We are hosting our NFTE “Dare to Dream” Gala next Wed, April 29th, at the Marriott Wardman Park. We will be honoring our good friend, Mark Ein, as this year’s honoree. Mark, who is the CEO of Venturehouse Group, is a long-time friend who’s an incredibly successful entrepreneur and philanthropist.
I’ve blogged about NFTE in the past. It’s one of my favorite non-profits. What is NFTE? It’s the National Foundation for Teaching Entrepreneurship. The DC chapter has provided nearly 20,000 students — from low-income families — life skills and entrepreneurial education. This has helped a vast majority of these students to start their own small businesses and / or pursue their college education.
I work with over 10 non-profits in DC. Nearly all are focused on helping students from lower-income families attend college and / or start their career. These include Hoop Dreams Scholarship Foundation, Year Up, Posse Foundation, Asian-American LEAD, etc.
I first got involved with NFTE in 2006 when I was asked to serve as one of the judges in the finals of the business case competition. Since AOL was one of the sponsors, we hosted the finals competition on our AOL campus. Before the finals started, NFTE hosted a luncheon for the 12 judges. They asked each one of us to explain why community service is important to us.
As they went around the table, I was one of the last ones to speak. When it was my turn, I spoke about the importance of education — and how we can use it to create a more level-playing field for children from lower-income families. But, then as I tried to talk about an important topic to me, tears came to my eyes and I started crying. My mentor, Ted Leonsis, who was at the head of the table yelled out, “Jimmy, are you crying?” Then, he said, “stop, I’m starting to cry!”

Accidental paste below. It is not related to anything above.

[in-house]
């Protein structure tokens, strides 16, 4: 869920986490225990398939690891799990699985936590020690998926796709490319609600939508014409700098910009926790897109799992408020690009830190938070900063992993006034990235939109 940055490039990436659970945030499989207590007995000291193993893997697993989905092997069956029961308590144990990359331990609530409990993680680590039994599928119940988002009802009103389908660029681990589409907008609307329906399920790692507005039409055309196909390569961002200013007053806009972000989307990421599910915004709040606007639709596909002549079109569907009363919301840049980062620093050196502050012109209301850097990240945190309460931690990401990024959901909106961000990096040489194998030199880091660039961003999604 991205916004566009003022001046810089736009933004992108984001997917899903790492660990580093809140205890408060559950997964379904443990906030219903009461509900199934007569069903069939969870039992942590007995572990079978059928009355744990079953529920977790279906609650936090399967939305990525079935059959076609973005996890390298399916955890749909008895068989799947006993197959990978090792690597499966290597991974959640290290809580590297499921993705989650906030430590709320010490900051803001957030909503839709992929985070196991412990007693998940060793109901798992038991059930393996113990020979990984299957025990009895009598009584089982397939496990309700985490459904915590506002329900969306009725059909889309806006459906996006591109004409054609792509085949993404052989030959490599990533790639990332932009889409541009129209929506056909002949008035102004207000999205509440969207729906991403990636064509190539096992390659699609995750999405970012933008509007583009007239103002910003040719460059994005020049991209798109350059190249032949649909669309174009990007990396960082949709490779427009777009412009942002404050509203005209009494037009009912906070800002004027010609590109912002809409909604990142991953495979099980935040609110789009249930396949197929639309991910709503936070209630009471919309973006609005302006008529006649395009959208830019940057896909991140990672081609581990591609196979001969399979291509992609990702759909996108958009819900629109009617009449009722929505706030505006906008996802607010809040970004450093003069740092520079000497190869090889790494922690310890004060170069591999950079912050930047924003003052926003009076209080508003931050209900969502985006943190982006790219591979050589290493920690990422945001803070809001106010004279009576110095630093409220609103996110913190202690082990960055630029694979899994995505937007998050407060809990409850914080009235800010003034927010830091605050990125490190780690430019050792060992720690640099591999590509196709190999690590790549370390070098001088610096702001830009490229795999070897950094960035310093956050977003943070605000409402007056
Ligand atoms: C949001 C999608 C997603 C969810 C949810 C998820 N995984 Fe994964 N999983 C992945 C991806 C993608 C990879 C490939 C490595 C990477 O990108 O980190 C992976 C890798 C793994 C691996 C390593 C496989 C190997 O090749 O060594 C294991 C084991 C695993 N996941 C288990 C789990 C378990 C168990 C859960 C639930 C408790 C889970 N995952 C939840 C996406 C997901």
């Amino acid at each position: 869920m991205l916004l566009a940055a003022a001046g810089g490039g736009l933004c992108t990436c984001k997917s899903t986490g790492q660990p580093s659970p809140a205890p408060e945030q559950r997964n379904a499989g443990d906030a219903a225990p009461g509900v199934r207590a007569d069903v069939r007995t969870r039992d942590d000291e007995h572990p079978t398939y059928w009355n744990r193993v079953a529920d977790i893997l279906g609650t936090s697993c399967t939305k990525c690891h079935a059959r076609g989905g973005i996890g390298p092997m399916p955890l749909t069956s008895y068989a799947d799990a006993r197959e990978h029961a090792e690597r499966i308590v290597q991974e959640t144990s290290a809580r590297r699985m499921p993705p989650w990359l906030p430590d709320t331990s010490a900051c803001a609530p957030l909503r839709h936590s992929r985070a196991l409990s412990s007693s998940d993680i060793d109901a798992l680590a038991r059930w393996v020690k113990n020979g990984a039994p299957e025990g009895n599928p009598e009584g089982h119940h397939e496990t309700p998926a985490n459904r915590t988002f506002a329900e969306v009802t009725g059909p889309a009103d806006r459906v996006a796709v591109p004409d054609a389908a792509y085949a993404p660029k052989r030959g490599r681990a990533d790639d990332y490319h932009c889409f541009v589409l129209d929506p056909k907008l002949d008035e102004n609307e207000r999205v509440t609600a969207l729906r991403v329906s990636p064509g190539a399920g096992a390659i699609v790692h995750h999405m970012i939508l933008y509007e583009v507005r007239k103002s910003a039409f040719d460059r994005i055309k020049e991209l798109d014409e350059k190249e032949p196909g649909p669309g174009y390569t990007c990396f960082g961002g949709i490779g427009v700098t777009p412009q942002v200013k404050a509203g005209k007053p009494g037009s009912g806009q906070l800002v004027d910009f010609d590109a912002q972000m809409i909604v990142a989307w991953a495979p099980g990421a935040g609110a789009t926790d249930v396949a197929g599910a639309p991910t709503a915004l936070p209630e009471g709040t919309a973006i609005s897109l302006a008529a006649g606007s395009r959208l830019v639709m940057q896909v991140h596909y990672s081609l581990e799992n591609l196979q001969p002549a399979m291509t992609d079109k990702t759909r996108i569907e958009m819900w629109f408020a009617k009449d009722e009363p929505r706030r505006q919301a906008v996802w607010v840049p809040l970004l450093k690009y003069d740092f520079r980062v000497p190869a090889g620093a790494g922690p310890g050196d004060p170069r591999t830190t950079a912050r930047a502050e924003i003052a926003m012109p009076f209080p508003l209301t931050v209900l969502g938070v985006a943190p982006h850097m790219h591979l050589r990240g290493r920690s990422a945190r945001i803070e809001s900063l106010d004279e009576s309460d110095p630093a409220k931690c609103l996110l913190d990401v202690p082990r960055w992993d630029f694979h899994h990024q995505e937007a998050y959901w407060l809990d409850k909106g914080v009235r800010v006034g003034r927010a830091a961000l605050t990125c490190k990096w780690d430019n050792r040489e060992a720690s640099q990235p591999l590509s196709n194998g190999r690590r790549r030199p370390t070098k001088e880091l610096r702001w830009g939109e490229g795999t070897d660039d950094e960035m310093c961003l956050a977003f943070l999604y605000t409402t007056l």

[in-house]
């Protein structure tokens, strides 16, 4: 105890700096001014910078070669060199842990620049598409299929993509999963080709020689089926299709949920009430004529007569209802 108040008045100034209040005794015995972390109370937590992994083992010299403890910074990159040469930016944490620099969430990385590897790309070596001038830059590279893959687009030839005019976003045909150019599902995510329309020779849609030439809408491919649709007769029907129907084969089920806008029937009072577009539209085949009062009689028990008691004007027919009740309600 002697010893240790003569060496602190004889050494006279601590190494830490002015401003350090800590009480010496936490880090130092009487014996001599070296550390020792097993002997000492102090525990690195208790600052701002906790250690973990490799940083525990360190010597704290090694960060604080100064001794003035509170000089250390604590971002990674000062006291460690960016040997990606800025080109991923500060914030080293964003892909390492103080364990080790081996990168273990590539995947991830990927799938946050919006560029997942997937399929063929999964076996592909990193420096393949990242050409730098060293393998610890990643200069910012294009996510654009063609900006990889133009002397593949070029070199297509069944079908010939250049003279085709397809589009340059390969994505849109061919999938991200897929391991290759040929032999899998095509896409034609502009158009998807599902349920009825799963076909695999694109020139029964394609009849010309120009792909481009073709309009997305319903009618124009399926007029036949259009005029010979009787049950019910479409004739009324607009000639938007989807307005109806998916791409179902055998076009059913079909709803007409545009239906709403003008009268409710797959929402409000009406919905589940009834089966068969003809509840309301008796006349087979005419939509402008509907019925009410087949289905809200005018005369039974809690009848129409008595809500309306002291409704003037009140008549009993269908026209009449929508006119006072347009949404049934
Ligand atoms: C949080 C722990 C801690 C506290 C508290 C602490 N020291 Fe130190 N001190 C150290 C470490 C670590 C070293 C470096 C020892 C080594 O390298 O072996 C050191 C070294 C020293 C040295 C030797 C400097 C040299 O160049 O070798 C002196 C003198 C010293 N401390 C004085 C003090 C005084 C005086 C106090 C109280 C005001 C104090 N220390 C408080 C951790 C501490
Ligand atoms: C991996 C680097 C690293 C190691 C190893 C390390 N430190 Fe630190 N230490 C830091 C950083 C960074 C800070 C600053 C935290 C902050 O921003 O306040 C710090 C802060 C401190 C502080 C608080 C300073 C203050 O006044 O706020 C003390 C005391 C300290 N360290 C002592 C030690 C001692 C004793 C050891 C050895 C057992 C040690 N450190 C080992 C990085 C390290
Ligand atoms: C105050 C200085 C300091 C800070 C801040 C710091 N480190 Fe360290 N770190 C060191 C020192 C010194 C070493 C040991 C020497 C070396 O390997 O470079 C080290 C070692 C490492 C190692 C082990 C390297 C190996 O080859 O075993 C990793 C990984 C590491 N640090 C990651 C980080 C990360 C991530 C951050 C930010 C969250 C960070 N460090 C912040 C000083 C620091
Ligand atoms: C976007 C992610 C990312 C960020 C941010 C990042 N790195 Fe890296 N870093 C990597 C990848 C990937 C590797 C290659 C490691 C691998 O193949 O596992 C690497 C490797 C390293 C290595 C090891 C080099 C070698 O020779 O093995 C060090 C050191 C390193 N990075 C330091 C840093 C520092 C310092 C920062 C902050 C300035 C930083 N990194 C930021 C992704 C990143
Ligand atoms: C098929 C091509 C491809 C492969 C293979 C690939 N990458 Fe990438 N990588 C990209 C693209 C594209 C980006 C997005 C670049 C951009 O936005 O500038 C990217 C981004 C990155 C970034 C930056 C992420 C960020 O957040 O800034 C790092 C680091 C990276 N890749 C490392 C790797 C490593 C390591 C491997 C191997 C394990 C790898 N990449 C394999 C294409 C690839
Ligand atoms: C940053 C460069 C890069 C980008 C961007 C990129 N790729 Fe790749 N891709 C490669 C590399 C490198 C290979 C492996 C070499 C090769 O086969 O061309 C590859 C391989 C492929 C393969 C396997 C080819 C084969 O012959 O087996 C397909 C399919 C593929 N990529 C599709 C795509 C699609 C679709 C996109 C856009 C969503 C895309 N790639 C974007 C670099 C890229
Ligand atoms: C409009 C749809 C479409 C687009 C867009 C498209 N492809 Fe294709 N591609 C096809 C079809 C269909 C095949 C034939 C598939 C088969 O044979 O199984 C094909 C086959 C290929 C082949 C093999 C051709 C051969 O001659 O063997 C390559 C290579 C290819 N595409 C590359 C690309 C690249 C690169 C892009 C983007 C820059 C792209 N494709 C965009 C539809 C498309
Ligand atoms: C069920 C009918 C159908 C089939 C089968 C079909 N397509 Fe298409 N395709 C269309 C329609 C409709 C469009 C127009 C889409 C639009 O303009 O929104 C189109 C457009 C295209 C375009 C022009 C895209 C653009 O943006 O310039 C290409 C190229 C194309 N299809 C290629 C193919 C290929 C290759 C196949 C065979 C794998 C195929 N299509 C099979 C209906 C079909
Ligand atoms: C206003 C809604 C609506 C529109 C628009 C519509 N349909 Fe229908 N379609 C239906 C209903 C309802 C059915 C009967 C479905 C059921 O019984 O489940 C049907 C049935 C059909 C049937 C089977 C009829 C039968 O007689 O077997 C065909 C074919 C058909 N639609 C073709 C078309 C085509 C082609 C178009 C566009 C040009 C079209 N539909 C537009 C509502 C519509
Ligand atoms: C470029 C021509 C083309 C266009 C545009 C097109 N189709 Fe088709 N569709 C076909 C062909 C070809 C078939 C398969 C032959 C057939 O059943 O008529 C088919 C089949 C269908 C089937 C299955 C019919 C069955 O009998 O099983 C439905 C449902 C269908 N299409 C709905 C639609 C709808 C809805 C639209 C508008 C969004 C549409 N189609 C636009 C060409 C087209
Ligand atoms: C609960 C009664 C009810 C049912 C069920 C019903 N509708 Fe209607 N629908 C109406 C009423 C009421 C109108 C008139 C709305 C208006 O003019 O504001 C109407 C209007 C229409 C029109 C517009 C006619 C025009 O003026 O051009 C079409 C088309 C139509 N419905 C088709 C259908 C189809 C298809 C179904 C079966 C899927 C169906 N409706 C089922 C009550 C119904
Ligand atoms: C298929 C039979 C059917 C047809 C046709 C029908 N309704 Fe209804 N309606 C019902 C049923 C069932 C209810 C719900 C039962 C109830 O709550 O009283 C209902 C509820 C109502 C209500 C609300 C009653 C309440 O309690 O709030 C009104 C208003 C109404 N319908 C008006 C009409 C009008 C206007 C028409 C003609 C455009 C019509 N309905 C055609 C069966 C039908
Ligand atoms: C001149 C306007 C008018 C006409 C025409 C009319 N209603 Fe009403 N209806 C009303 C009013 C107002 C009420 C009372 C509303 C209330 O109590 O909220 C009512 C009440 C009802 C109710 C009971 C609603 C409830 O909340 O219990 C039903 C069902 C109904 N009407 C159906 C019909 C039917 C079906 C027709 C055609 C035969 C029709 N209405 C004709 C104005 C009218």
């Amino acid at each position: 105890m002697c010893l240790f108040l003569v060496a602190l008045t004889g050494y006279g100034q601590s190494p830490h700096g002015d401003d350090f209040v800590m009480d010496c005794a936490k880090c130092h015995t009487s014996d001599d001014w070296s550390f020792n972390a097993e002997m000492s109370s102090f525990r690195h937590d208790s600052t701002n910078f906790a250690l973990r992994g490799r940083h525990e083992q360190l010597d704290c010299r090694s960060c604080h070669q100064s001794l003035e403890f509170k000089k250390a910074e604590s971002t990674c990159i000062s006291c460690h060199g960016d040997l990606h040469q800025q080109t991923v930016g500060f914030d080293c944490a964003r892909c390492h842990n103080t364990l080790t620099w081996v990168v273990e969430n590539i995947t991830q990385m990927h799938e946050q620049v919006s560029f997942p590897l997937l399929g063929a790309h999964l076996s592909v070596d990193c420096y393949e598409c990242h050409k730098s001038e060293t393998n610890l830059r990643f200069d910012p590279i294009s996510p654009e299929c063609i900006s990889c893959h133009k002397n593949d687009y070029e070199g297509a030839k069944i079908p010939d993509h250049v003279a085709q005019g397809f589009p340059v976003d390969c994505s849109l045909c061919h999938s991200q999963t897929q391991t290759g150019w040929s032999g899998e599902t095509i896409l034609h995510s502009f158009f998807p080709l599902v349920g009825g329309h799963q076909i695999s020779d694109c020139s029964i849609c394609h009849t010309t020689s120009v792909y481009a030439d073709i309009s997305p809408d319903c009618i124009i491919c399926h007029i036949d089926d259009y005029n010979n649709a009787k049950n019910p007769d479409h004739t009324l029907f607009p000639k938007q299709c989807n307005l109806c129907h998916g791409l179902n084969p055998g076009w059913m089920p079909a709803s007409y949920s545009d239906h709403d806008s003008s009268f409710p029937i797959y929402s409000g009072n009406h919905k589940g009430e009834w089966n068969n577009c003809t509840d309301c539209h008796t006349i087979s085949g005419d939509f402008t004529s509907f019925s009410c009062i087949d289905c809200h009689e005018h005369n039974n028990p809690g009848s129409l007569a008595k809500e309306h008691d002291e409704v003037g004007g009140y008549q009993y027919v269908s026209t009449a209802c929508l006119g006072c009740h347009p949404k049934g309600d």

What made me tear up? I had just been named that previous week one of the recipients of Time Warner’s “Andrew Heiskell” Award, which honors TW employees for outstanding community service. I asked if I could bring my long-time mentee, William Richardson, as my guest (I’ve mentored William since his freshman year in high school and am paying for part of his college tuition). I was trying to explain how cool it is that I’m able to bring and introduce a young African-American man from the Nation’s Capital (where only9% of its public high school graduates from a 4-year college) to Dick Parsons, an African-American who’s the Chairman and CEO of Time Warner, the world’s largest media company. The thought of making the introduction and connection is what me tear up — but it was tears of joy and happiness.
In summary, this is why organizations like NFTE are so important. It provides the training and skills to help people from lower-income families learn new business skills. These lessons will help the students learn how to start and operate a small business while also learning business skills which will help them as they pursue their college education.
We still have a few seats and tables available for our gala next Wed night. We’re expecting over 400 guests, including Mayor Fenty and Senator Warner. If you can attend the gala and help support NFTE, we’d greatly appreciate it. You’ll have the opportunity to meet many of the outstanding young men and women from the NFTE program. If you are interested in attending, please contact Amy Dickstein at email@example.com. Trust me, it will be time well spent on your behalf. Thank you.